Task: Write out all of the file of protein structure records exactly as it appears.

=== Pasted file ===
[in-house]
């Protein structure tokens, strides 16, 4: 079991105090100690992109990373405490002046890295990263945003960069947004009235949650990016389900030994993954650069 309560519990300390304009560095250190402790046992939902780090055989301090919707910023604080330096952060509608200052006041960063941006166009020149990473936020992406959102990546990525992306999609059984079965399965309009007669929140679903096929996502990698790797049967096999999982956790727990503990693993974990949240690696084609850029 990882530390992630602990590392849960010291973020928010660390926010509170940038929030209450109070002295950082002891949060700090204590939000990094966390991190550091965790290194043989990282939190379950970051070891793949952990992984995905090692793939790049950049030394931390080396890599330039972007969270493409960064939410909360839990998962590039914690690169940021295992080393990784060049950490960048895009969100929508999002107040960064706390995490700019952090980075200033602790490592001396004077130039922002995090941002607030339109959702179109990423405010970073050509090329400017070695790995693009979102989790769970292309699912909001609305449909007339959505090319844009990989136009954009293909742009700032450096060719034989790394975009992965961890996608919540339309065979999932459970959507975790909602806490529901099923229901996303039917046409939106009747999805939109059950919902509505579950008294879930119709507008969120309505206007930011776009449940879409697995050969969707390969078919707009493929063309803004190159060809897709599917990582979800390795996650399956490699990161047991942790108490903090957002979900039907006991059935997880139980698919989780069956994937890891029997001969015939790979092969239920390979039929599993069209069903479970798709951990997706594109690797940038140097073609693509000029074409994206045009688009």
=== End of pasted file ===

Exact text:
[in-house]
């Protein structure tokens, strides 16, 4: 079991105090100690992109990373405490002046890295990263945003960069947004009235949650990016389900030994993954650069 309560519990300390304009560095250190402790046992939902780090055989301090919707910023604080330096952060509608200052006041960063941006166009020149990473936020992406959102990546990525992306999609059984079965399965309009007669929140679903096929996502990698790797049967096999999982956790727990503990693993974990949240690696084609850029 990882530390992630602990590392849960010291973020928010660390926010509170940038929030209450109070002295950082002891949060700090204590939000990094966390991190550091965790290194043989990282939190379950970051070891793949952990992984995905090692793939790049950049030394931390080396890599330039972007969270493409960064939410909360839990998962590039914690690169940021295992080393990784060049950490960048895009969100929508999002107040960064706390995490700019952090980075200033602790490592001396004077130039922002995090941002607030339109959702179109990423405010970073050509090329400017070695790995693009979102989790769970292309699912909001609305449909007339959505090319844009990989136009954009293909742009700032450096060719034989790394975009992965961890996608919540339309065979999932459970959507975790909602806490529901099923229901996303039917046409939106009747999805939109059950919902509505579950008294879930119709507008969120309505206007930011776009449940879409697995050969969707390969078919707009493929063309803004190159060809897709599917990582979800390795996650399956490699990161047991942790108490903090957002979900039907006991059935997880139980698919989780069956994937890891029997001969015939790979092969239920390979039929599993069209069903479970798709951990997706594109690797940038140097073609693509000029074409994206045009688009």